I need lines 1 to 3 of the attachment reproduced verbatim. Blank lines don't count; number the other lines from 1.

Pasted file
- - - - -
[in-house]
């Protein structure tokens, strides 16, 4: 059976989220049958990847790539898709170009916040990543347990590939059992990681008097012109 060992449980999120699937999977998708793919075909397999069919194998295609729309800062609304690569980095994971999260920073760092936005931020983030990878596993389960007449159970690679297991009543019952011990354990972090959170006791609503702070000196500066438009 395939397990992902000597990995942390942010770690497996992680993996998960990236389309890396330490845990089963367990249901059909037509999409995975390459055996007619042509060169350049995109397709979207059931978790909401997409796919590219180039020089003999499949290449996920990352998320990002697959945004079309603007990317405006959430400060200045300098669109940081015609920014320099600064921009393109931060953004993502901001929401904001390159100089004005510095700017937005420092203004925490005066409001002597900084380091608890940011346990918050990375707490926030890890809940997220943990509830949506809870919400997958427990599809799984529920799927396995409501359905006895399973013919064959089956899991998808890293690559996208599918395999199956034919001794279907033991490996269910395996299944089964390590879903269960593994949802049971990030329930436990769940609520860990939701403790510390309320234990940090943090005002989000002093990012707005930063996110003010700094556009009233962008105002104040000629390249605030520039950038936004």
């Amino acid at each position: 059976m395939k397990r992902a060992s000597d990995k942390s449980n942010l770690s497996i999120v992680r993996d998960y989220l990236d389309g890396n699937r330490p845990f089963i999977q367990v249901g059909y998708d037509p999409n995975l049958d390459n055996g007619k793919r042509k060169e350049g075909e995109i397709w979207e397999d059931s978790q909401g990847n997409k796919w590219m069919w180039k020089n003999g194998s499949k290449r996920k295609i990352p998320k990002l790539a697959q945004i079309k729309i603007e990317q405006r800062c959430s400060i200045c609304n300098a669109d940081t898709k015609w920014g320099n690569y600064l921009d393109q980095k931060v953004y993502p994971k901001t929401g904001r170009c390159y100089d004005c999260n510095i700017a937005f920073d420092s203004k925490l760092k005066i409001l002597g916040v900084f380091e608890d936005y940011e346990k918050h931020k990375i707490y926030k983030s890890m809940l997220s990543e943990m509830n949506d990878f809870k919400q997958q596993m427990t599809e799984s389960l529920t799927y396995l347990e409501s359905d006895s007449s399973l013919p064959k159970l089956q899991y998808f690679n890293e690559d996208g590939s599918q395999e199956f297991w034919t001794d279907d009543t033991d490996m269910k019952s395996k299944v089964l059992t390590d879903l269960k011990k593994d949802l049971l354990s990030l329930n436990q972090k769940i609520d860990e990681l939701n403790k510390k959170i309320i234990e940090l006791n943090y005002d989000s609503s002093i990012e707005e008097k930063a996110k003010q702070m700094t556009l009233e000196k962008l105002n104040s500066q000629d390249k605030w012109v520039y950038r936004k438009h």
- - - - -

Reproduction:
[in-house]
């Protein structure tokens, strides 16, 4: 059976989220049958990847790539898709170009916040990543347990590939059992990681008097012109 060992449980999120699937999977998708793919075909397999069919194998295609729309800062609304690569980095994971999260920073760092936005931020983030990878596993389960007449159970690679297991009543019952011990354990972090959170006791609503702070000196500066438009 395939397990992902000597990995942390942010770690497996992680993996998960990236389309890396330490845990089963367990249901059909037509999409995975390459055996007619042509060169350049995109397709979207059931978790909401997409796919590219180039020089003999499949290449996920990352998320990002697959945004079309603007990317405006959430400060200045300098669109940081015609920014320099600064921009393109931060953004993502901001929401904001390159100089004005510095700017937005420092203004925490005066409001002597900084380091608890940011346990918050990375707490926030890890809940997220943990509830949506809870919400997958427990599809799984529920799927396995409501359905006895399973013919064959089956899991998808890293690559996208599918395999199956034919001794279907033991490996269910395996299944089964390590879903269960593994949802049971990030329930436990769940609520860990939701403790510390309320234990940090943090005002989000002093990012707005930063996110003010700094556009009233962008105002104040000629390249605030520039950038936004």
């Amino acid at each position: 059976m395939k397990r992902a060992s000597d990995k942390s449980n942010l770690s497996i999120v992680r993996d998960y989220l990236d389309g890396n699937r330490p845990f089963i999977q367990v249901g059909y998708d037509p999409n995975l049958d390459n055996g007619k793919r042509k060169e350049g075909e995109i397709w979207e397999d059931s978790q909401g990847n997409k796919w590219m069919w180039k020089n003999g194998s499949k290449r996920k295609i990352p998320k990002l790539a697959q945004i079309k729309i603007e990317q405006r800062c959430s400060i200045c609304n300098a669109d940081t898709k015609w920014g320099n690569y600064l921009d393109q980095k931060v953004y993502p994971k901001t929401g904001r170009c390159y100089d004005c999260n510095i700017a937005f920073d420092s203004k925490l760092k005066i409001l002597g916040v900084f380091e608890d936005y940011e346990k918050h931020k990375i707490y926030k983030s890890m809940l997220s990543e943990m509830n949506d990878f809870k919400q997958q596993m427990t599809e799984s389960l529920t799927y396995l347990e409501s359905d006895s007449s399973l013919p064959k159970l089956q899991y998808f690679n890293e690559d996208g590939s599918q395999e199956f297991w034919t001794d279907d009543t033991d490996m269910k019952s395996k299944v089964l059992t390590d879903l269960k011990k593994d949802l049971l354990s990030l329930n436990q972090k769940i609520d860990e990681l939701n403790k510390k959170i309320i234990e940090l006791n943090y005002d989000s609503s002093i990012e707005e008097k930063a996110k003010q702070m700094t556009l009233e000196k962008l105002n104040s500066q000629d390249k605030w012109v520039y950038r936004k438009h």